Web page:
It’s been a while since I last wrote a “Crazy Travel Stories” post. Not to say that nothing crazy has happened to me recently, but I’ve been preoccupied with updating my adventures from this summer. I’m sure that I’ll write about the details of some “crazy” adventures I had from those trips, but until then, I’ll use this post as a break from writing about the destinations and instead recap an incident that happened a few years ago which I consider worthy of a “crazy travel story.” Let’s go!
Crazy Travel Stories #9: That One Time I Got into a Car Accident in Lyon…
It was January 2016, and I was in my first year of teaching English abroad in France. It was several weeks after the New Year, and I returned to my schools in Normandy to teach in the small town I was stationed in. My teaching schedule was somewhat inconsistent, as some weeks I wasn’t needed at my schools, and other weeks I was in the entire time. That said, I ended up having a considerable amount of free time, which I often took to get out and travel.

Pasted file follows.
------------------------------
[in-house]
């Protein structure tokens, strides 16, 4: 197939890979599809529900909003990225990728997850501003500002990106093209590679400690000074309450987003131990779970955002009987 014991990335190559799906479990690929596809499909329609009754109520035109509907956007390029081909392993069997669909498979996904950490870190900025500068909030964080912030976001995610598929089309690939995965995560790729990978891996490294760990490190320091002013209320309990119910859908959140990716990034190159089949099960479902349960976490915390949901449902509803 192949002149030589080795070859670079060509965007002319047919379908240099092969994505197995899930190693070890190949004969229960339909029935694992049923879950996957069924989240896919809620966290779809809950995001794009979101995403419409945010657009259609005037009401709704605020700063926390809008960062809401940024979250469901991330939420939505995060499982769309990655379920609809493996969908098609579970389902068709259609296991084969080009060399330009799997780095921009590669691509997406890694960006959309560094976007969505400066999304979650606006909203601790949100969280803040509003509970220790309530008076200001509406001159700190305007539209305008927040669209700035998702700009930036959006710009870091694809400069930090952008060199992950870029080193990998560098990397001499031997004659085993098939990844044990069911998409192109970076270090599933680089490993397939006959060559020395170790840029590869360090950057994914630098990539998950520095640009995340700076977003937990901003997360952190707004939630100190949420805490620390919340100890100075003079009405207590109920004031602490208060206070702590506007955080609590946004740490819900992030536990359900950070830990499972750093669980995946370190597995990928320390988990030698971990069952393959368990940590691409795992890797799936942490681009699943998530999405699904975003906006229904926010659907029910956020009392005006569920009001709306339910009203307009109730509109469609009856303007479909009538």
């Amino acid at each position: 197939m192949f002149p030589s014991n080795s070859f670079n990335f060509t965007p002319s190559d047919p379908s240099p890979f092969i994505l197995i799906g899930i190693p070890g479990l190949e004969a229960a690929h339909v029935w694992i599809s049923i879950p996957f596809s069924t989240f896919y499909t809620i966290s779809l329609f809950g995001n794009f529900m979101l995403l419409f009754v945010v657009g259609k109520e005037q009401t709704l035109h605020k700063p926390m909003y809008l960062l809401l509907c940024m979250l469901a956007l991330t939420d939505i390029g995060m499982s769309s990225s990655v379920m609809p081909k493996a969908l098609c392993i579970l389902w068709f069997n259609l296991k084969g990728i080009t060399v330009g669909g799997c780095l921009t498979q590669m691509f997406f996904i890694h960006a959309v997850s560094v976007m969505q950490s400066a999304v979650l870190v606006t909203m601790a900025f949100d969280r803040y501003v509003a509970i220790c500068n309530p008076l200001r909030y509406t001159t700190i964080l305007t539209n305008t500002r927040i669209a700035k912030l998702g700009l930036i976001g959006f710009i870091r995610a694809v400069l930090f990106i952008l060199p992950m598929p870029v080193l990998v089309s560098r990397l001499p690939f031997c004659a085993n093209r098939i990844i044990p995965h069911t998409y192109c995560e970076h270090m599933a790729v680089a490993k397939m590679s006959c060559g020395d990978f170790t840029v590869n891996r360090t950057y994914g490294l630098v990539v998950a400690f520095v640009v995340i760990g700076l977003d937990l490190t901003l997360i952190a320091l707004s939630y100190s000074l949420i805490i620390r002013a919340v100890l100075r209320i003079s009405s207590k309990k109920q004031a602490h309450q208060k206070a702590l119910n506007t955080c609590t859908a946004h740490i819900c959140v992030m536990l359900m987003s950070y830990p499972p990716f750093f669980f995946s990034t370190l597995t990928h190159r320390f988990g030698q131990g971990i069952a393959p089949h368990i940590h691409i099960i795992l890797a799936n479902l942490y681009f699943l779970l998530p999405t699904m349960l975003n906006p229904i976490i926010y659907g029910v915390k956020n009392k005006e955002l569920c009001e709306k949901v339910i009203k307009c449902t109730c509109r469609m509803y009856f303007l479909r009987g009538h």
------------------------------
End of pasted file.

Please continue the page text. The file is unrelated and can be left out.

There happened to be a schedule mix-up during the third week of January, when I ended up having Friday to the following Tuesday off. It was a full, four-day of nothing, and I decided to utilize the extended weekend for a jaunt to Lyon. I hadn’t been able to go the previous December for the fête des Lumières, because they were canceled due to les attentats that’d happened in Paris in November — now that things were more-or-less stabilized, I thought it was a good idea to go.